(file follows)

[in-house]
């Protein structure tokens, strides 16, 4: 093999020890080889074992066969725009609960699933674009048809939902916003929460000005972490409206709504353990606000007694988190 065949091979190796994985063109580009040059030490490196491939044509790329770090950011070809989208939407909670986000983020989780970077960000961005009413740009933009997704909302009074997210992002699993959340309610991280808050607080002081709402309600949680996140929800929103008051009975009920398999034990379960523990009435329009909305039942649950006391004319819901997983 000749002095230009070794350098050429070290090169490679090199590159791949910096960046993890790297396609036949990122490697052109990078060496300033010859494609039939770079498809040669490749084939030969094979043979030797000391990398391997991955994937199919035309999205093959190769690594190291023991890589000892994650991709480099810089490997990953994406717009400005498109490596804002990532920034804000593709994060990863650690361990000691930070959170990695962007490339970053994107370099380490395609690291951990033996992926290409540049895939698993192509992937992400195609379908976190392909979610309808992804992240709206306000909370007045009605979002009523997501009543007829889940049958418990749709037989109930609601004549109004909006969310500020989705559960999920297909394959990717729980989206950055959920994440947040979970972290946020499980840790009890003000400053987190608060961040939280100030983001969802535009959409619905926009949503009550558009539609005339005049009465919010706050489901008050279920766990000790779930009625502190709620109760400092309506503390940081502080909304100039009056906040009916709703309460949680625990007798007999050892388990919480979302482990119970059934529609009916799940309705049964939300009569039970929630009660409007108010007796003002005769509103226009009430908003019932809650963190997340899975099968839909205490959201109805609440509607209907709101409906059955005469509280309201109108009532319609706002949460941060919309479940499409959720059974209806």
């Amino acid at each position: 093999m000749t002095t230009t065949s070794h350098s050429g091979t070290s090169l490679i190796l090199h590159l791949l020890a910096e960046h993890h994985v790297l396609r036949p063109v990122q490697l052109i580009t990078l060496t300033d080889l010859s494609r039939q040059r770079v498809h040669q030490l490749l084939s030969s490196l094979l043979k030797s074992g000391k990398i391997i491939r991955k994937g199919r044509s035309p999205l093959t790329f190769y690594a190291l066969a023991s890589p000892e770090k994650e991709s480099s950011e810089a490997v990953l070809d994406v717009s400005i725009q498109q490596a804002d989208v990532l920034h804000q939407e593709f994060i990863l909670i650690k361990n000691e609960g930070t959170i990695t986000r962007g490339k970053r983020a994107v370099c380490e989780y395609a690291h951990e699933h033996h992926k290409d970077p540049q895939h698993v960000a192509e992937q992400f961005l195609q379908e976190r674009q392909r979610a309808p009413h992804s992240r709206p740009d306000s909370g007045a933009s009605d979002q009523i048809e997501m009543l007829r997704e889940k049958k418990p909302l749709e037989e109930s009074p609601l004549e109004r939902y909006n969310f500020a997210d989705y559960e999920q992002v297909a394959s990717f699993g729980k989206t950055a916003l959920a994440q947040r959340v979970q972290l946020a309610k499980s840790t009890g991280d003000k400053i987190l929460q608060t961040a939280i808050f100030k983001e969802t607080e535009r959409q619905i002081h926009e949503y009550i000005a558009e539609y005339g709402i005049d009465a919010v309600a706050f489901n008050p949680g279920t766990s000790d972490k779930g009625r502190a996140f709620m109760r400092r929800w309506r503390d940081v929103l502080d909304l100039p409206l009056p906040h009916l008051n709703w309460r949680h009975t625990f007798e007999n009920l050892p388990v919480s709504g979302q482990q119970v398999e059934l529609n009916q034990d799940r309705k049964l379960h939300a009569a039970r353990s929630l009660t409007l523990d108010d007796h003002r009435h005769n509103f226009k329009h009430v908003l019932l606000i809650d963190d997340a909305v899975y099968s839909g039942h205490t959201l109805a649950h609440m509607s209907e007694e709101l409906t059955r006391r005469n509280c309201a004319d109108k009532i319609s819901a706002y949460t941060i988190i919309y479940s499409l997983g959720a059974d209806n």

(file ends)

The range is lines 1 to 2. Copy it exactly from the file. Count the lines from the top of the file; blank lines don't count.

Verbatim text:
[in-house]
């Protein structure tokens, strides 16, 4: 093999020890080889074992066969725009609960699933674009048809939902916003929460000005972490409206709504353990606000007694988190 065949091979190796994985063109580009040059030490490196491939044509790329770090950011070809989208939407909670986000983020989780970077960000961005009413740009933009997704909302009074997210992002699993959340309610991280808050607080002081709402309600949680996140929800929103008051009975009920398999034990379960523990009435329009909305039942649950006391004319819901997983 000749002095230009070794350098050429070290090169490679090199590159791949910096960046993890790297396609036949990122490697052109990078060496300033010859494609039939770079498809040669490749084939030969094979043979030797000391990398391997991955994937199919035309999205093959190769690594190291023991890589000892994650991709480099810089490997990953994406717009400005498109490596804002990532920034804000593709994060990863650690361990000691930070959170990695962007490339970053994107370099380490395609690291951990033996992926290409540049895939698993192509992937992400195609379908976190392909979610309808992804992240709206306000909370007045009605979002009523997501009543007829889940049958418990749709037989109930609601004549109004909006969310500020989705559960999920297909394959990717729980989206950055959920994440947040979970972290946020499980840790009890003000400053987190608060961040939280100030983001969802535009959409619905926009949503009550558009539609005339005049009465919010706050489901008050279920766990000790779930009625502190709620109760400092309506503390940081502080909304100039009056906040009916709703309460949680625990007798007999050892388990919480979302482990119970059934529609009916799940309705049964939300009569039970929630009660409007108010007796003002005769509103226009009430908003019932809650963190997340899975099968839909205490959201109805609440509607209907709101409906059955005469509280309201109108009532319609706002949460941060919309479940499409959720059974209806």